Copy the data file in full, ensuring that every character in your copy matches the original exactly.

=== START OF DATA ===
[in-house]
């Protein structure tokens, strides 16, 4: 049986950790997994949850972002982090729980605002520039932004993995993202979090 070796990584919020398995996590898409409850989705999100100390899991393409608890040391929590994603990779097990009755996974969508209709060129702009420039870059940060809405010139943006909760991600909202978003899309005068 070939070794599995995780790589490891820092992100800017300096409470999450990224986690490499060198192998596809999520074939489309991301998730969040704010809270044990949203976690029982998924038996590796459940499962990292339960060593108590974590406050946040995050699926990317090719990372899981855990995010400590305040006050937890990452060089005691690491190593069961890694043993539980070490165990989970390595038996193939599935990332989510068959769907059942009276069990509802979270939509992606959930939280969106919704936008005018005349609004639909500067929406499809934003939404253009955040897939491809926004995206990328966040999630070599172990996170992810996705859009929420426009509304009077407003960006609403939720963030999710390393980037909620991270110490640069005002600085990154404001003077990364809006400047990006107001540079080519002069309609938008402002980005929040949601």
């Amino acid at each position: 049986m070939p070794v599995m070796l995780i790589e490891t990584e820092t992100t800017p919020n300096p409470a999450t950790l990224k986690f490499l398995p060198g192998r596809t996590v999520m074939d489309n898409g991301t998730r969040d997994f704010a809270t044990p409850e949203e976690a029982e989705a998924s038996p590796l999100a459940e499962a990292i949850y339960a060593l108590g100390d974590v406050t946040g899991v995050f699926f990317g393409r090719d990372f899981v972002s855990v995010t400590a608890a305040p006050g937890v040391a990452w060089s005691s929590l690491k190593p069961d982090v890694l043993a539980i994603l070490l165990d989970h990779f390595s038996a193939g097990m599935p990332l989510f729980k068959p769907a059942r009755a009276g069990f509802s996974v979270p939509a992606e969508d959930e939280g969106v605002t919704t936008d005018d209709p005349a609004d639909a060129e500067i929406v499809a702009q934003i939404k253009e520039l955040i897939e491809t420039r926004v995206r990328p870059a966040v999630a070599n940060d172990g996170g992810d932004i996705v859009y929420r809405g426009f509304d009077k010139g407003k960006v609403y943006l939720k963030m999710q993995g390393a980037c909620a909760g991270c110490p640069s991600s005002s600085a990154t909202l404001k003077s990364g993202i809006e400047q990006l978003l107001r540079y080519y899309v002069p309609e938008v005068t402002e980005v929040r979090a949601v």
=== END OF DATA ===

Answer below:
[in-house]
């Protein structure tokens, strides 16, 4: 049986950790997994949850972002982090729980605002520039932004993995993202979090 070796990584919020398995996590898409409850989705999100100390899991393409608890040391929590994603990779097990009755996974969508209709060129702009420039870059940060809405010139943006909760991600909202978003899309005068 070939070794599995995780790589490891820092992100800017300096409470999450990224986690490499060198192998596809999520074939489309991301998730969040704010809270044990949203976690029982998924038996590796459940499962990292339960060593108590974590406050946040995050699926990317090719990372899981855990995010400590305040006050937890990452060089005691690491190593069961890694043993539980070490165990989970390595038996193939599935990332989510068959769907059942009276069990509802979270939509992606959930939280969106919704936008005018005349609004639909500067929406499809934003939404253009955040897939491809926004995206990328966040999630070599172990996170992810996705859009929420426009509304009077407003960006609403939720963030999710390393980037909620991270110490640069005002600085990154404001003077990364809006400047990006107001540079080519002069309609938008402002980005929040949601």
């Amino acid at each position: 049986m070939p070794v599995m070796l995780i790589e490891t990584e820092t992100t800017p919020n300096p409470a999450t950790l990224k986690f490499l398995p060198g192998r596809t996590v999520m074939d489309n898409g991301t998730r969040d997994f704010a809270t044990p409850e949203e976690a029982e989705a998924s038996p590796l999100a459940e499962a990292i949850y339960a060593l108590g100390d974590v406050t946040g899991v995050f699926f990317g393409r090719d990372f899981v972002s855990v995010t400590a608890a305040p006050g937890v040391a990452w060089s005691s929590l690491k190593p069961d982090v890694l043993a539980i994603l070490l165990d989970h990779f390595s038996a193939g097990m599935p990332l989510f729980k068959p769907a059942r009755a009276g069990f509802s996974v979270p939509a992606e969508d959930e939280g969106v605002t919704t936008d005018d209709p005349a609004d639909a060129e500067i929406v499809a702009q934003i939404k253009e520039l955040i897939e491809t420039r926004v995206r990328p870059a966040v999630a070599n940060d172990g996170g992810d932004i996705v859009y929420r809405g426009f509304d009077k010139g407003k960006v609403y943006l939720k963030m999710q993995g390393a980037c909620a909760g991270c110490p640069s991600s005002s600085a990154t909202l404001k003077s990364g993202i809006e400047q990006l978003l107001r540079y080519y899309v002069p309609e938008v005068t402002e980005v929040r979090a949601v």